Trapster is a new mobile application that lets you see and share the location of speed traps right on your mobile phone or GPS device. Once installed, the app uses a combination of your device's internal GPS capabilities, geocoding techniques, and voice transcription to alert you in real-time to any reported speed traps in your area.
Of course we know we're not supposed to be speeding in the first place, but a little heads up never hurt anyone. Besides, who can afford a ticket these days?
I actually got to see Trapster in action at this year's DEMO conference when I met with CEO Pete Tenereillo, a conference attendee. He had the app running on his iPhone at the time before it was made publicly available in the App Store. There was a genuine air of excitement as people crowded around him to get a better look at Trapster in action.
The app doesn't just run on iPhones, though. It also runs on navigation devices like Garmin, TomTom, and Dash Express as well as on all sorts of mobile devices including Blackberry, Nokia s60 and n95, Windows Mobile, and other Java/J2ME devices. Although you may have heard about Trapster before, the iPhone application was only approved for inclusion in the iTunes App Store this week. It is now available for download to the iPhone.
How It Works
Using Trapster is easy. Speed traps are reported by the app's community of users either by pressing a button on the phone or device to add a marker or by calling a toll-free number. When reporting a speed trap, you specify whether they are live police traps (where police are hiding with radar or laser guns), red light cameras, speed cameras, or just typical police hiding spots.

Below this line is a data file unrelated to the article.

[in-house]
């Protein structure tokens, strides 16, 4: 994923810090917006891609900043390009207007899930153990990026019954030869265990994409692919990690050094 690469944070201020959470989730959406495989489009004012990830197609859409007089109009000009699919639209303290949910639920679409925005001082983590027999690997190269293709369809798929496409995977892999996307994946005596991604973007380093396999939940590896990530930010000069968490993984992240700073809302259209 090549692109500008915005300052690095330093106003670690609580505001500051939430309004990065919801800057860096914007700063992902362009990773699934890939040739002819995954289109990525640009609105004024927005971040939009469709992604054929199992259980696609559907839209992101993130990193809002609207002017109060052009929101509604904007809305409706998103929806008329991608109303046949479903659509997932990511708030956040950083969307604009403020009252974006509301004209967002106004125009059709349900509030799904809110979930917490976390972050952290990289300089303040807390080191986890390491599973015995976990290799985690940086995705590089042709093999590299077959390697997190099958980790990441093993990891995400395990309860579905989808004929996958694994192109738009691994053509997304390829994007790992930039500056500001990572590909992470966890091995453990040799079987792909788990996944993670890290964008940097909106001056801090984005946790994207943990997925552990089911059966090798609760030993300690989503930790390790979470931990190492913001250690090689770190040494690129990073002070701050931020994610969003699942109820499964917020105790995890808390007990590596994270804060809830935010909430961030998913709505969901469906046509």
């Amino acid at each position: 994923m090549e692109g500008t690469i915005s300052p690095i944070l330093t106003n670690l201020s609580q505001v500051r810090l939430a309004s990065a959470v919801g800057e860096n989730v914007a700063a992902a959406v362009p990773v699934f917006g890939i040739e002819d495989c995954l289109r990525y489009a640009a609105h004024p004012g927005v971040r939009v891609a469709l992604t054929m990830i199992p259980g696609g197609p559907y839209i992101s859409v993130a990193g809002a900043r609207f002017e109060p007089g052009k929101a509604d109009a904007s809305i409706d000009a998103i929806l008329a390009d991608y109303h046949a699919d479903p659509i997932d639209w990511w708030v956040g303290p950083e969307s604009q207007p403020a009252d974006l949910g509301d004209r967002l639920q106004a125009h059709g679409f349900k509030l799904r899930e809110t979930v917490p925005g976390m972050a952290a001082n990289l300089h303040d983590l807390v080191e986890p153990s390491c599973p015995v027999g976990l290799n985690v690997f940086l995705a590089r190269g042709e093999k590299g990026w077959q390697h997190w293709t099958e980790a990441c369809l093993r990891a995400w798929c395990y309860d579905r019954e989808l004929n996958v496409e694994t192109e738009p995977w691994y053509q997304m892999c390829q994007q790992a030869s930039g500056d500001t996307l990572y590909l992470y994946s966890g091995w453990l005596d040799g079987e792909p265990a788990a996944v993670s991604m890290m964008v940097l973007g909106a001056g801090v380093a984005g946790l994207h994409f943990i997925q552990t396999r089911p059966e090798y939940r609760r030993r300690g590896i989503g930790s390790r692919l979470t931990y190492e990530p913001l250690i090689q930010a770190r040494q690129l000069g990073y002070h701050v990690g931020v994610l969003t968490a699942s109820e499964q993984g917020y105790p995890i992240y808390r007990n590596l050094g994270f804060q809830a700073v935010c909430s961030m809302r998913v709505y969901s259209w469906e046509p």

As you approach the reported traps, the app will alert you to upcoming hotspots by way of audio alerts or, optionally, via text messages. To see the exact location of the trap, just click on the trap icon on the screen.
You can also set up and join Trusted Groups via the Trapster web site. These groups are private speed trap sharing communities where traps can be shared either publicly or privately. In an area where there are a lot of Trapster users submitting numerous alerts, using a Trusted Group could cut down on the noise as you can configure the app to only alert you of traps that the other members in your group have reported. They could also be used by a small group of friends, co-workers, or family members to just share traps that are relevant to them and their daily commutes.
How Accurate Are The Traps?
The beauty of Trapster is that is goes beyond being a simple reporting system. Measuring the accuracy of the speed traps is a function that has also been crowd-sourced to the user community. When you report a trap, others can rate that trap which makes your "karma score" go up. Based on the accuracy of the user ratings, traps are color-coded as green, yellow, or red, with red being the most certain.
Live Police Speed Traps Never Get Stale
The live speed traps on the service never get stale, either. The live traps will only live in the system for one hour after the last corroboration unless someone rates it or the user who reported it chooses to delete it. So, for example, if you reported a particular trap and no one else reported it after you, the trap would disappear after an hour. If 10 minutes later a second person reported it, the trap would continue to live in the system for another hour past the time of the second report. The confidence of the trap would also increase to "2." If, instead, a second user comes in behind you and puts in "I do not agree," the trap disappears.
According to Trapster's lawyers, the app is legal to use. Apparently, Apple must think so too since they've decided to allow it into their App Store. Some police even like the idea because it will get people to slow down. But really, for anyone who drives, it's hard to not like an app like Trapster. No tickets, no insurance increases, no worries.